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WebMemo #1074 on Energy and Environment

May 12, 2006

Lift Tariffs on Foreign Ethanol

By

The federal government has done much to boost the domestic ethanol industry and is largely responsible for the use of this costly fuel additive. Now Congress should do something for America's drivers by removing the tariffs that limit imports of cheaper ethanol and drive up prices at the pump. Several bills now before Congress would repeal these tariffs, either temporarily or permanently.

 

Good for Special Interests, Bad for Drivers

Even by the standards of special interest-driven Washington, the ethanol industry gets an unusually sweet deal. Domestic ethanol, produced mostly from Midwestern corn, is the recipient of special tax breaks, a mandate, and trade protection.

 

Each gallon of ethanol that is blended with gasoline receives a 51-cent tax credit, along with other tax code inducements. Even with these tax breaks, corn ethanol remains more expensive than gasoline.

 

The energy bill passed last year actually requires ethanol use. In 2006, 4 billion gallons of this fuel additive must be blended into the gasoline supply, and that amount will increase to 7.5 billion gallons by 2012. This ethanol mandate has contributed significantly to rising gasoline prices this year. Both the costs of ethanol itself (even with the tax credits) and the logistical difficulties of incorporating it into the fuel supply have proven greater than expected. The mandate will continue to pose challenges as the high-demand summer months near.

 

As if preferential tax treatment and a product mandate were not enough, the domestic ethanol industry also enjoys protectionist tariffs that keep it from having to compete with foreign providers. Foreign ethanol is subject to a 54-cents-per-gallon tariff and a 2.5 percent duty. This discourages imports, such as potentially cheaper sugar cane-based ethanol from Brazil and other countries, that could undercut domestic producers.

 

There is an exception to the tariffs. Under the Caribbean Basin Initiative (CBI) and other laws, ethanol produced or processed in certain Caribbean and Central American nations comes into the country duty- and tariff-free. But the total exempted amount cannot exceed 7 percent of total domestic use. Brazilian ethanol could qualify up to that limit, but only if it is first sent to a CBI nation for processing before coming to America.

 

In past years, the 7-percent import cap has not been reached. For one thing, current ethanol production in some nations just meets their domestic consumption, leaving only small quantities for export. Also, the costs of diverting Brazilian or other supplies to CBI nations has discouraged full use of the tariff exemption, especially given the relatively low ethanol prices that prevailed in the U.S. until this year. If the tariff were dropped, foreign producers would now face a strong incentive to export to the U.S. Allowing this ethanol into the country without penalties or special requirements would, over time, act as a catalyst for increased global production.

 

End the Protectionist Tariffs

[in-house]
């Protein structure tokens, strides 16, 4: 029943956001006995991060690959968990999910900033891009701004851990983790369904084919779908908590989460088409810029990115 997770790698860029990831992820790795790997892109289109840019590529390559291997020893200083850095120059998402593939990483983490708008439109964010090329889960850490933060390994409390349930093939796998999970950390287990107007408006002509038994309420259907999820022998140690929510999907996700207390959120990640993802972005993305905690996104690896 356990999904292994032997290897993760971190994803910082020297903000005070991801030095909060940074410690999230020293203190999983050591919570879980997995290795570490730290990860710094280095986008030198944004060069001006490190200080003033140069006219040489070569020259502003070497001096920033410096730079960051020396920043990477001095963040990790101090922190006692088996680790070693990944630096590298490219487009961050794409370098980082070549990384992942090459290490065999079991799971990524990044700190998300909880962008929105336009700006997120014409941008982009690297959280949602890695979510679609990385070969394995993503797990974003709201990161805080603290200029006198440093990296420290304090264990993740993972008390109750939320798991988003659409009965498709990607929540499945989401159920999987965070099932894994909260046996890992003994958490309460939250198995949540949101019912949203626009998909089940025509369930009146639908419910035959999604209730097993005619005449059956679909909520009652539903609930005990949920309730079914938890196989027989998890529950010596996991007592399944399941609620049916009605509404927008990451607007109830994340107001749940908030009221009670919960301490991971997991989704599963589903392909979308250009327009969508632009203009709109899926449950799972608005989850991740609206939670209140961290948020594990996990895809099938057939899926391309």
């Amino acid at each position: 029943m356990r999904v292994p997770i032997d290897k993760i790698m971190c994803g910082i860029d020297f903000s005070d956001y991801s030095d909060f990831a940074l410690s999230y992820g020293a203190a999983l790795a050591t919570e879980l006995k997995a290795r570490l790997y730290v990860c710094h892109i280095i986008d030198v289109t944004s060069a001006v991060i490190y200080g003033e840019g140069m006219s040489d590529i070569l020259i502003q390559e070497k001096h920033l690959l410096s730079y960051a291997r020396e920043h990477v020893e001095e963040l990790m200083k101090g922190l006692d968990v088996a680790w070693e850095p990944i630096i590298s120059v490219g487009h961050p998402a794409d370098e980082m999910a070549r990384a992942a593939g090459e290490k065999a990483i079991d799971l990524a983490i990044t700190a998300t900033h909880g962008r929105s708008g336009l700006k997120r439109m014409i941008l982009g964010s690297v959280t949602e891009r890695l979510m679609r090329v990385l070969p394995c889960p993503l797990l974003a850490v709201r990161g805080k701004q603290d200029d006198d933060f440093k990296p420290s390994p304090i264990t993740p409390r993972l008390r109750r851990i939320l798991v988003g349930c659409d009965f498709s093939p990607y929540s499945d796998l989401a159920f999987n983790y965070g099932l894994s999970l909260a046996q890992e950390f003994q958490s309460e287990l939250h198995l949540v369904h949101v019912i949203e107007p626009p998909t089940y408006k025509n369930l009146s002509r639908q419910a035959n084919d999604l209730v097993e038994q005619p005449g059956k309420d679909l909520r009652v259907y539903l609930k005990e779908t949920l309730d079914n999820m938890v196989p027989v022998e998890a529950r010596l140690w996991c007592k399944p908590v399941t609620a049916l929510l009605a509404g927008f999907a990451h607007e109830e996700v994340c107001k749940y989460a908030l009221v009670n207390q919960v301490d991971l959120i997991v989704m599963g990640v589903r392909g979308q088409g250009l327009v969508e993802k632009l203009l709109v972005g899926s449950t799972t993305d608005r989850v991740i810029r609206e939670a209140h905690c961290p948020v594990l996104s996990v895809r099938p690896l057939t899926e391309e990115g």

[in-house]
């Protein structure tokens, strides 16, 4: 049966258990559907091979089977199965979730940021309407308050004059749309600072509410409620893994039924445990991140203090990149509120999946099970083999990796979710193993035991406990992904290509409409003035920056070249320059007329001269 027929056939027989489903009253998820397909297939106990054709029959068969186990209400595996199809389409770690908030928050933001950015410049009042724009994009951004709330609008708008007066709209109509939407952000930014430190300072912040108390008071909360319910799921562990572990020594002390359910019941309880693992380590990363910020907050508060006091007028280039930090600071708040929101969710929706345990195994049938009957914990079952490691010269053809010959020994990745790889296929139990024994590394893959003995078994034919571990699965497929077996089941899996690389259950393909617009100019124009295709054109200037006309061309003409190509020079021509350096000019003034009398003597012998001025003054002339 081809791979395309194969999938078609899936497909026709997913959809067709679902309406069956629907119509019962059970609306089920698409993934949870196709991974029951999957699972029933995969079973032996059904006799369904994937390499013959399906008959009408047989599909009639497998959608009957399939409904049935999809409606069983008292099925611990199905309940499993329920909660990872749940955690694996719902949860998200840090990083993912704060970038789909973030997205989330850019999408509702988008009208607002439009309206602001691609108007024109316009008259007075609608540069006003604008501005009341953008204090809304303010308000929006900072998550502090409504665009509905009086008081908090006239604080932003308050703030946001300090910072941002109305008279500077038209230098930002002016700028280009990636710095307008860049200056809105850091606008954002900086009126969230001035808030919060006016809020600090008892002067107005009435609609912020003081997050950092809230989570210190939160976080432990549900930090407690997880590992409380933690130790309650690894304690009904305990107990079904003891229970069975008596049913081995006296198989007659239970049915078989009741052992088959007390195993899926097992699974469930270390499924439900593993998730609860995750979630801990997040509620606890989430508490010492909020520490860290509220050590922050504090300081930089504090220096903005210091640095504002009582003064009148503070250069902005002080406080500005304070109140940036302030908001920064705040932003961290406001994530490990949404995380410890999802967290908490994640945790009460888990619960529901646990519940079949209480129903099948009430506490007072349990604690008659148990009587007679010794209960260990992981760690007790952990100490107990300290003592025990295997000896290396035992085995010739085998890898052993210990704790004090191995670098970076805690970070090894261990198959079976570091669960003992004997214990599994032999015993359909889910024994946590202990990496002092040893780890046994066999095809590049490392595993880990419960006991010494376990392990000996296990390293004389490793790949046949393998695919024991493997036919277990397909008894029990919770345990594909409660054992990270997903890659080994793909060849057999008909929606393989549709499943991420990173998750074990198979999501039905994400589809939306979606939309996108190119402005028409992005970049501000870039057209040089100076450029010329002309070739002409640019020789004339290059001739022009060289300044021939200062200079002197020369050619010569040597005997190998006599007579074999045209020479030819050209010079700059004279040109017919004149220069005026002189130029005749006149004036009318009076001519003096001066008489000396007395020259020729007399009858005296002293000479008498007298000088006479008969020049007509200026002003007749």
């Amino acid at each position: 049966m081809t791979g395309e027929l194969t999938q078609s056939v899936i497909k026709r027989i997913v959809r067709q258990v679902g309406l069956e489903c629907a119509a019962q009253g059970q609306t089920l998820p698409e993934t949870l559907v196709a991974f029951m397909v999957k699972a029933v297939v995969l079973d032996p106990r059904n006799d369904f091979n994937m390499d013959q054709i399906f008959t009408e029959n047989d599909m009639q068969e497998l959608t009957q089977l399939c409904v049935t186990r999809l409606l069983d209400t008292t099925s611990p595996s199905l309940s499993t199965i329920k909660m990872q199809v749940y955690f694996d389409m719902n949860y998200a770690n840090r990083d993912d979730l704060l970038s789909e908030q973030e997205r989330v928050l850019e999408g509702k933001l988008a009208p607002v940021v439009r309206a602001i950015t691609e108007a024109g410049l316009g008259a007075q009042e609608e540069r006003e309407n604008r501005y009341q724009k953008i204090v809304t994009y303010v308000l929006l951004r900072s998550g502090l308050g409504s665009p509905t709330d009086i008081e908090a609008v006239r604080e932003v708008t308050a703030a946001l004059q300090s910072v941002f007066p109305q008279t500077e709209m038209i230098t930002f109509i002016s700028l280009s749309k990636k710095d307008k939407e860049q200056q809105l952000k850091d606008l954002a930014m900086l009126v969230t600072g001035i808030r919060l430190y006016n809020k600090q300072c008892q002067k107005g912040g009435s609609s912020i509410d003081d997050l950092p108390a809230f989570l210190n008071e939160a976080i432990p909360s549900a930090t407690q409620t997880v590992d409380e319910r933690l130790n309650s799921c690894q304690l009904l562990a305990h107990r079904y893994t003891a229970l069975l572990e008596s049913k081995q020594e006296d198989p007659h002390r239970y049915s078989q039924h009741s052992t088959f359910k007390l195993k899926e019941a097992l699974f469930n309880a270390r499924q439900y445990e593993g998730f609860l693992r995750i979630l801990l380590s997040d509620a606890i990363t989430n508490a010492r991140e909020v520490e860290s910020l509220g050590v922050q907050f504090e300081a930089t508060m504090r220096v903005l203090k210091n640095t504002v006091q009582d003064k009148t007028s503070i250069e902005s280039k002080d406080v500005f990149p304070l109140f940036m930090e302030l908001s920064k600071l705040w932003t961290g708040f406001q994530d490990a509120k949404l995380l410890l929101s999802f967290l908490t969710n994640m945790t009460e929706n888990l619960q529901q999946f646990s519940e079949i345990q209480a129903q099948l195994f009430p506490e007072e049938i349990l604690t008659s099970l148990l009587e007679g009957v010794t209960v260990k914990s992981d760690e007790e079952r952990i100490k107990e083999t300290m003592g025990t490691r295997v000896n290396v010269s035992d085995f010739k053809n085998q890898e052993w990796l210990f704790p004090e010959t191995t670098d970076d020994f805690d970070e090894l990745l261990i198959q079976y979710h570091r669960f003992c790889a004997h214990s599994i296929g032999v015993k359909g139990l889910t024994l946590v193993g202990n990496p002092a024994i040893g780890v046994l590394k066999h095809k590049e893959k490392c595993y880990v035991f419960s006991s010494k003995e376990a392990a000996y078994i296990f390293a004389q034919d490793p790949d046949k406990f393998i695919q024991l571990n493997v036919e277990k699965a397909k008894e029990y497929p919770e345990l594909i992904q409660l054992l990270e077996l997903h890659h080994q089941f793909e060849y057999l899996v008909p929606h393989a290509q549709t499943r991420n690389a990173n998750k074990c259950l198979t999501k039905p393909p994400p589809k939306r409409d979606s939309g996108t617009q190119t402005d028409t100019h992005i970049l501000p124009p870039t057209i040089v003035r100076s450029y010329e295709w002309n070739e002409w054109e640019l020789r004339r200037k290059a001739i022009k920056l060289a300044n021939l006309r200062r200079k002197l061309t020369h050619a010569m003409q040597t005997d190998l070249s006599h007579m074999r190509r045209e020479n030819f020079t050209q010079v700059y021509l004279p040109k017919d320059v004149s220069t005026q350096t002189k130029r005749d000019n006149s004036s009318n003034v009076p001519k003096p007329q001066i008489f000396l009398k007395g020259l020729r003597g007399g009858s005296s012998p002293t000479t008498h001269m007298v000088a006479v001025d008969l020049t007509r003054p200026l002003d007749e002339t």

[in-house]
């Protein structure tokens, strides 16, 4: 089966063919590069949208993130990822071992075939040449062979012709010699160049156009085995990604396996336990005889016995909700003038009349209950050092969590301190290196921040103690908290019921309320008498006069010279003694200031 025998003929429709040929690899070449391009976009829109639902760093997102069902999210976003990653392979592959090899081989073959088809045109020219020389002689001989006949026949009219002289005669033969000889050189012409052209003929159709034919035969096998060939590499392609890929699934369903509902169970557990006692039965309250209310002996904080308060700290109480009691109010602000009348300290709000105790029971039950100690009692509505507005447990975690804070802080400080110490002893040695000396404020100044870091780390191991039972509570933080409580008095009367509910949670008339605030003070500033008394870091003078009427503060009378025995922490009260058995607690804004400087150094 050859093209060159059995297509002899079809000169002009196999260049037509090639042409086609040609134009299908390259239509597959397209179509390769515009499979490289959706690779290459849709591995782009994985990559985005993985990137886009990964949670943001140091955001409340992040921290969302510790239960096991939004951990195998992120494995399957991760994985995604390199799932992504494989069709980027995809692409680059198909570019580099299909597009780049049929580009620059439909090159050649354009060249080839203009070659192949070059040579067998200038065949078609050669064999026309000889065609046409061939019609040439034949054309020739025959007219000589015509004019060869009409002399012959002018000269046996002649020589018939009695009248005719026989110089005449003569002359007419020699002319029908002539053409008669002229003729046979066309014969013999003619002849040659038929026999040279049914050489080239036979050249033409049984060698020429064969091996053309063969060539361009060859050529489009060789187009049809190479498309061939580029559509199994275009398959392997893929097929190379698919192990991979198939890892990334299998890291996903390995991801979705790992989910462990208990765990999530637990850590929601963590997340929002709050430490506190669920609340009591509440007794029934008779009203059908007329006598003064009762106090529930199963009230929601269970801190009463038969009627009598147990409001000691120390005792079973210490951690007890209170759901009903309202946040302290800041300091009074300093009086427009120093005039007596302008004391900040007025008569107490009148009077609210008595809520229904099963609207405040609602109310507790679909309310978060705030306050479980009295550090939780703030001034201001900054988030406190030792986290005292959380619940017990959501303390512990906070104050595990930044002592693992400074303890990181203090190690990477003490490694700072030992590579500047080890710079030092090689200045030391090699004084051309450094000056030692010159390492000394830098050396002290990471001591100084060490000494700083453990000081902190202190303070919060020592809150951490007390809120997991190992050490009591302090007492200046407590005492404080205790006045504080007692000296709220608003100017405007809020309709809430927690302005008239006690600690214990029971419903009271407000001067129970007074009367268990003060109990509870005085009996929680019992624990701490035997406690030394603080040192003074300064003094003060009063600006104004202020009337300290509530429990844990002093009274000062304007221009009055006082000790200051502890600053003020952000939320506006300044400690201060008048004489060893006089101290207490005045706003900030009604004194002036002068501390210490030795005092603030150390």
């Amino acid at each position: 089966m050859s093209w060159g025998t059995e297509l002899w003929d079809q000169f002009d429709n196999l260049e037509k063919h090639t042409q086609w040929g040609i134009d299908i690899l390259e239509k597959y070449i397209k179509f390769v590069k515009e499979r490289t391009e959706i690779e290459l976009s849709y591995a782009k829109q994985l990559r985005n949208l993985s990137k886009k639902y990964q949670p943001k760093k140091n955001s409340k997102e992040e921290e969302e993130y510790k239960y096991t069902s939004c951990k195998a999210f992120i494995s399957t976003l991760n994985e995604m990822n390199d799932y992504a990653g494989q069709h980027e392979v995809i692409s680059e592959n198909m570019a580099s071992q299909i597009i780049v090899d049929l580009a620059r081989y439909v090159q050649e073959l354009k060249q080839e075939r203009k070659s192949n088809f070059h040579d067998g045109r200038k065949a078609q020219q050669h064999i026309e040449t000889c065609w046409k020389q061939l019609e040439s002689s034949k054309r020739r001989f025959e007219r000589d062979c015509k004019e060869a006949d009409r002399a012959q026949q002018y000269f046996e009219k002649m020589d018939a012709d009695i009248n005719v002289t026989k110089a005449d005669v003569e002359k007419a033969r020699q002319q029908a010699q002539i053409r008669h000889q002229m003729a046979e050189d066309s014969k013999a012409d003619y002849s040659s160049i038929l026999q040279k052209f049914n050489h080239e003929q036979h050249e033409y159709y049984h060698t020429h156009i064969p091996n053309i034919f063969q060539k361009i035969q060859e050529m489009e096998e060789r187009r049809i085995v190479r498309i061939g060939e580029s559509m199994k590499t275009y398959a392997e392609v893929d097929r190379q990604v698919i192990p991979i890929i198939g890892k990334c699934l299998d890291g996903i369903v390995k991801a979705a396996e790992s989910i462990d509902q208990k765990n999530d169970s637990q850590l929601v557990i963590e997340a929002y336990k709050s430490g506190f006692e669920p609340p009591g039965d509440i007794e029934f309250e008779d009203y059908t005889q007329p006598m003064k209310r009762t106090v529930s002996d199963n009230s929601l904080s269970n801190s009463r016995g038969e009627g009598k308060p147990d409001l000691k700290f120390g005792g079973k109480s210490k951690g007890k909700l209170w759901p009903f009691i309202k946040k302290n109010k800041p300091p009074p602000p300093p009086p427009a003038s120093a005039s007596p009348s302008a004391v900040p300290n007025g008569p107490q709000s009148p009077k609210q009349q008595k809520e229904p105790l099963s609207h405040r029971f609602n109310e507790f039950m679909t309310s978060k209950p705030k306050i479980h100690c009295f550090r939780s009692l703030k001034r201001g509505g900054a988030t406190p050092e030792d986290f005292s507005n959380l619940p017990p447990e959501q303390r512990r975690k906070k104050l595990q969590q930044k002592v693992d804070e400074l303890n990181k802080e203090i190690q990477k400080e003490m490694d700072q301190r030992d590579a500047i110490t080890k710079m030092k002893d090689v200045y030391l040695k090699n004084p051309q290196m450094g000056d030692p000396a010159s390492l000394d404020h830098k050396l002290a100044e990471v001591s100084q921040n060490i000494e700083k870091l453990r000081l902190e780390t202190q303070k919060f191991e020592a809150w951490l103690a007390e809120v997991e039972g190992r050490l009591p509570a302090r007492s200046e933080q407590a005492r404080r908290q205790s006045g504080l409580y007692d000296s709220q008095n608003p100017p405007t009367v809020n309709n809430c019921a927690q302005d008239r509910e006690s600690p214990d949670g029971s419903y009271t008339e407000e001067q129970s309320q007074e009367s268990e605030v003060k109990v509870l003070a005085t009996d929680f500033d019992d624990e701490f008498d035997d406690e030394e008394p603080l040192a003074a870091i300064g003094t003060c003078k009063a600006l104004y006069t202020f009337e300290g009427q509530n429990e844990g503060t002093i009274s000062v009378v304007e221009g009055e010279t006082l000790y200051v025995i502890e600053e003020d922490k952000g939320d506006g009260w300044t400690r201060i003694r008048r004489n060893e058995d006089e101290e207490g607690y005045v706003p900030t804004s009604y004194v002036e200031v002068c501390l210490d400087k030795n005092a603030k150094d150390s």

Several recently introduced bills would either temporarily or permanently repeal the tariff and allow free trade in ethanol. Temporary repeal, as proposed in S. 2763 and H.R. 5170, is designed to help alleviate the current impact of the ethanol mandate on prices. Additional foreign competition in the U.S. fuel ethanol market would diversify sources of supply and reduce the cost of the mandate for many years to come. Both the exporting and importing nations would benefit. While permanent repeal is better, because it would signal that the American market is open to the world's ethanol production over the long term, even temporary repeal would bring these other benefits.

 

Needless to say, agribusiness giant Archer Daniels Midland and the rest of the ethanol lobby, which is strongly supported by Midwestern legislators, oppose to these measures. Proposals to repeal the tariff definitely face an uphill battle.

 

The best solution for consumers would be to end ethanol's special treatment entirely. Proponents of domestic ethanol have claimed that increased use could reduce pump prices, displace oil imports, and help clean the air, but others seriously doubt the merits of this alternative to gasoline. Beyond the fuel's high cost, the substantial amounts of fossil energy used to produce both the corn and the ethanol itself weaken the energy security rationale for the mandate because the amount of oil imports displaced by ethanol use turns out to be less than proponents claimed. In addition, studies have shown that that ethanol's putative environmental benefits have been exaggerated.

 

For these reasons, the preferential tax treatment and mandate should be abolished along with the protectionist tariffs. Fuel ethanol ought to succeed or fail on its own merits. Until this happens, Congress should at least end the tariffs and let global competition to serve this market and drive down prices.

 

Conclusion

If ethanol is to succeed as a motor fuel, it will have to be the cheapest ethanol globally available. Consumers would benefit if the market-not special-interest politics-decided how much ethanol to use and where it should come from. For these reasons, Congress should repeal the laws that keep foreign ethanol out of the U.S. and allow free trade in this alternative fuel.

 

Ben Lieberman is Senior Policy Analyst in the Thomas A. Roe Institute for Economic Policy Studies at The Heritage Foundation. 

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